We then directly compared F. oxysporum with its Fusarium relatives to calculate the expansion index as follows:
E I f = A v e r a g e   n u m b e r   o f   T F s   i n   F O S C + 1 A v e r a g e   n u m b e r   o f   T F s   i n   F O S C   s i s t e r   s p e c i e s + 1
The EIf ranged from the highest score of 3.54 (Fug, AreA_GATA) to the lowest score of 0.5 (Fox1, Fork_head) (Table S4). Among these 80 orthogroups, 36 groups were conserved (EIf = 1), with one gene per genome. Ten of these conserved groups were functionally validated in F. oxysporum (Table S4). Twenty four groups had scores less than 1, while 20 groups had a score greater than 1 (Table 3 and Table S4). Expanded groups included Fug1 (AreA_GATA, EIf = 3.54), Cos1 (Znf_C2H2, EIf = 2.8), Ftf1/Ftf2 (Zn2-C6, EIf = 2.7), Ebr1/Ebr2 (Zn2-C6, EIf = 2.5), and Ren1 (disordered, EIf = 2). We also identified PacC (EIf = 1.57) as the second most expanded group within the highly expanded Znf_C2H2 family. We will further discuss these six groups (Table 3).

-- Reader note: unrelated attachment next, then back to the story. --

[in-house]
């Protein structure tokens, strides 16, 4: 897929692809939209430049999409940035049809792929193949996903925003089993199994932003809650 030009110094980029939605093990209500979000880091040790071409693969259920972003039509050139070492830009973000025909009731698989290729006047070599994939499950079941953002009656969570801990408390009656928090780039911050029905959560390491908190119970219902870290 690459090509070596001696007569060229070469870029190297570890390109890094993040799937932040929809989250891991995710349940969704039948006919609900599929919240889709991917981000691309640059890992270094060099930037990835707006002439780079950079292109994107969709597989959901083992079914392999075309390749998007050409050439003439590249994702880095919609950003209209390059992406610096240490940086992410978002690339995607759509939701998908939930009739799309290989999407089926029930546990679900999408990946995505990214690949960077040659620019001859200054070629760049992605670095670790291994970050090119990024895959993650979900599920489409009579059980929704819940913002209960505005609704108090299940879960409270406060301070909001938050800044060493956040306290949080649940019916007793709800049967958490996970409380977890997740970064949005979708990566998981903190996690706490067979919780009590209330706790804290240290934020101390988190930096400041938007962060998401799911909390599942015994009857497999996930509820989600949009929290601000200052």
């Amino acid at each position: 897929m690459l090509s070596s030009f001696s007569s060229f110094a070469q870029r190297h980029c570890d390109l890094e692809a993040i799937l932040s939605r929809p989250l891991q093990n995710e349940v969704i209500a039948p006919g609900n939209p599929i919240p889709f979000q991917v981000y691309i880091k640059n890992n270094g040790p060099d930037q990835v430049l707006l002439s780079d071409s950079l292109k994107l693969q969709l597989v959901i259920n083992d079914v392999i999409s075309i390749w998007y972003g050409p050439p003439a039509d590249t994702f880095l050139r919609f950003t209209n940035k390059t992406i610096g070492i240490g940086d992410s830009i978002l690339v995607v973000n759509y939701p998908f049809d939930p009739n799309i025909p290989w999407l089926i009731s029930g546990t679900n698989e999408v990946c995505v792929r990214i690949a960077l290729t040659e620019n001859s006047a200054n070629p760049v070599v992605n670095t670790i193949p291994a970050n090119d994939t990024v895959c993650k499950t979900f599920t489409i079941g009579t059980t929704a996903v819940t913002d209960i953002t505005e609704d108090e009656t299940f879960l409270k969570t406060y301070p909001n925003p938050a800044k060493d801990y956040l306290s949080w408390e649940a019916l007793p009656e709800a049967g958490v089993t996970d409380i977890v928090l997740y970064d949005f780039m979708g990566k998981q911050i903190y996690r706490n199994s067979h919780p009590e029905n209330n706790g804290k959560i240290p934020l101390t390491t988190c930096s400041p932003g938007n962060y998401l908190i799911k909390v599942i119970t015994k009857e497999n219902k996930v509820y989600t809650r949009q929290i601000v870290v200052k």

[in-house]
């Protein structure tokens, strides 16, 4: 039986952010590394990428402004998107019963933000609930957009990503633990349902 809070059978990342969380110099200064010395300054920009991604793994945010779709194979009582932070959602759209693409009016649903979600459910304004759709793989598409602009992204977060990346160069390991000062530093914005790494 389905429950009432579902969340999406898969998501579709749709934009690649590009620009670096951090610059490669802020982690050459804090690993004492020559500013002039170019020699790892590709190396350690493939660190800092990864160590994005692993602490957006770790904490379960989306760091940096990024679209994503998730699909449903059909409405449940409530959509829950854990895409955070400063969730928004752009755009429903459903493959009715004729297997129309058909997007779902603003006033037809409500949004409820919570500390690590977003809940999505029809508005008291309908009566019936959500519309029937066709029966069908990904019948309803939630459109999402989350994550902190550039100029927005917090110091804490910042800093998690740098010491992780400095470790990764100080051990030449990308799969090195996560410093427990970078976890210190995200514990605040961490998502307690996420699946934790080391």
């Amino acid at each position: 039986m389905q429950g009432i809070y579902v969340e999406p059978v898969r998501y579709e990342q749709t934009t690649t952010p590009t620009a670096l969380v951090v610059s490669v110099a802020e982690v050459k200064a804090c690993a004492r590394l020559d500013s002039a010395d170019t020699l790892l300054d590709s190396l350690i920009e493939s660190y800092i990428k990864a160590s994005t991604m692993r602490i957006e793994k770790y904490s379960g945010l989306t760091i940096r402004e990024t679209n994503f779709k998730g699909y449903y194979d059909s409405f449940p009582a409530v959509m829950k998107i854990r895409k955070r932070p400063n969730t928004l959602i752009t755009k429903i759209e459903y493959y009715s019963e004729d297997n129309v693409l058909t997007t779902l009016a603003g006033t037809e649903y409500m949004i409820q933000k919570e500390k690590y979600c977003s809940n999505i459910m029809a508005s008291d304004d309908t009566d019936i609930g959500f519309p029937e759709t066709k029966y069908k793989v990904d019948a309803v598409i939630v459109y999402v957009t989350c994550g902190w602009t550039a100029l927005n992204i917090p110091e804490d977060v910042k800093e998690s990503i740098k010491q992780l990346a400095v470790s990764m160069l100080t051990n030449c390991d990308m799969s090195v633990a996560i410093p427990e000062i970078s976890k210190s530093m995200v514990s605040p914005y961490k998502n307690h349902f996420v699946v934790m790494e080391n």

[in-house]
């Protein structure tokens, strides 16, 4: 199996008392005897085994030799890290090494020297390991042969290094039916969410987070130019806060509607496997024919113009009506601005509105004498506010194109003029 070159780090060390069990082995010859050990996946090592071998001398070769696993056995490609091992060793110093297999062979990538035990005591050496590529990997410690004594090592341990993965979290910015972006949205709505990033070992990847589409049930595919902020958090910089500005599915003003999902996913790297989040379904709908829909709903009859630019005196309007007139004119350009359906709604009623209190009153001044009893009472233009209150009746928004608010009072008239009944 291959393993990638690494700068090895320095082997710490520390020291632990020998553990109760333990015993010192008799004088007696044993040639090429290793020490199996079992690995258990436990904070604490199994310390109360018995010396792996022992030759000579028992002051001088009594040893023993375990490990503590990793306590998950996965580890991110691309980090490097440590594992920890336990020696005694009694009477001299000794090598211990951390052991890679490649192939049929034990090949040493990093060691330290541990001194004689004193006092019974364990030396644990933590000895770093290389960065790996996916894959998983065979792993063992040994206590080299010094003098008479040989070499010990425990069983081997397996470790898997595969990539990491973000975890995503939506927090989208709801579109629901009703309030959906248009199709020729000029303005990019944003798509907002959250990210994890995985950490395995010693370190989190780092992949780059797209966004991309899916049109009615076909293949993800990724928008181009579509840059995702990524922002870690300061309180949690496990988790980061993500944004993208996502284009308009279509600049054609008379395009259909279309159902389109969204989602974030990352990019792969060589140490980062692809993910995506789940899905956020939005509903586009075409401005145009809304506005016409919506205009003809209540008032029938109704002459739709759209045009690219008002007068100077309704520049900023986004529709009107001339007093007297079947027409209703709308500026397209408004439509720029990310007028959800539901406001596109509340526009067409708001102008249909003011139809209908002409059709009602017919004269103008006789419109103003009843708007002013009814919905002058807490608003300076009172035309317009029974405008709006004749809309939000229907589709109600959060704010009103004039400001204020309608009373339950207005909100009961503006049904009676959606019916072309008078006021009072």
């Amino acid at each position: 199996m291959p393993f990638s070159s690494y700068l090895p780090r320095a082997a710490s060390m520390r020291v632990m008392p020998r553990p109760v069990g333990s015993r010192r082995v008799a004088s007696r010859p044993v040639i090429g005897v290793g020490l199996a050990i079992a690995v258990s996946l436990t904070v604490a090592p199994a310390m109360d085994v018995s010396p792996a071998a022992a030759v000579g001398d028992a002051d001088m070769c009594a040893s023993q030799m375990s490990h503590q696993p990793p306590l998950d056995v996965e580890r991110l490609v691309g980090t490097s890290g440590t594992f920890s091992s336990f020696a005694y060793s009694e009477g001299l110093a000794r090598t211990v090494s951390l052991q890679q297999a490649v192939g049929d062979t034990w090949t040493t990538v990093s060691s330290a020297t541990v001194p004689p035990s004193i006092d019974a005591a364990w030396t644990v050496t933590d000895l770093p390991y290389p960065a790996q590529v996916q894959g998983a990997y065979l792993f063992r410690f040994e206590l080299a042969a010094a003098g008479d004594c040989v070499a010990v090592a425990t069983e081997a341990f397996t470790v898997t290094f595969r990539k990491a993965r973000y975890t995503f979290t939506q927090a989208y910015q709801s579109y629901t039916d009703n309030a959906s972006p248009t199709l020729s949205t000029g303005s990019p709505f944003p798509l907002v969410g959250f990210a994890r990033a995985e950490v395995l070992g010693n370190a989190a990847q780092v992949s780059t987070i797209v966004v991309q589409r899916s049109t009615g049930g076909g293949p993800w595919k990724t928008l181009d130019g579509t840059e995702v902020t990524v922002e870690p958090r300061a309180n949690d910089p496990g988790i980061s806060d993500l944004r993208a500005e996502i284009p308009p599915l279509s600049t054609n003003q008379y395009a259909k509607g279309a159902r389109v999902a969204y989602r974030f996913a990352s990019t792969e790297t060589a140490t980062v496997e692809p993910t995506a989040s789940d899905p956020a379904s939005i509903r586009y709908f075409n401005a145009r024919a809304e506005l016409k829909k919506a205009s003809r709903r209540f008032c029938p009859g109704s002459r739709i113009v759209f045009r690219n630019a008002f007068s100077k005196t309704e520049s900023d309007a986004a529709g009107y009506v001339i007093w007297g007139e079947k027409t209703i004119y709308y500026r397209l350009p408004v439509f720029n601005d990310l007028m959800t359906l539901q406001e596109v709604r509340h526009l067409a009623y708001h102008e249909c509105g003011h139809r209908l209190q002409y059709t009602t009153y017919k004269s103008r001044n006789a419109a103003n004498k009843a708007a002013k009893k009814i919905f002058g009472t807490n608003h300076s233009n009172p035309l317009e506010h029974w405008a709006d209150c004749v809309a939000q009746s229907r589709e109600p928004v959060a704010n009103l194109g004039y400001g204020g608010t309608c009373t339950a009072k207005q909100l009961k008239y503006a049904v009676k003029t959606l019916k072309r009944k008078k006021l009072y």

Both Ftf1/Ftf2 and Ebr1/Ebr2, belonging to the Zn2-C6 family, contributes directly to fungal virulence [3,17,97]. The deletion of AC-encoding Ftf1 reduced the pathogenicity of F. oxysporum f. sp. phaseoli [97], highlighting the direct functional involvement of AC TF in virulence. In Fol, deleting either Ftf1 (AC encoding) or Ftf2 (CC encoding) reduced the fungal virulence [96,152]. Constitutive expression of either Ftf1 or Ftf2 induced the expression of effector genes [17]. The core copy Ftf2 was conserved among all Fusarium species, and the AC copy Ftf1 was only found in F. oxysporum and F. redolens (Figure 4). Ebr1 had multiple homologs in F. oxysporum, but a single copy in F. graminearum [103]. The F. oxysporum genome had three AC-encoding paralogs: Ebr2, Ebr3, and Ebr4. Interestingly, these AC-encoding paralogs are regulated by core copy Ebr1 [103]. It is worth noting that the Ebr2 coding sequence driven by the Ebr1 promoter was able to rescue the Ebr1 knockout mutation, indicating some functional redundancy of this family.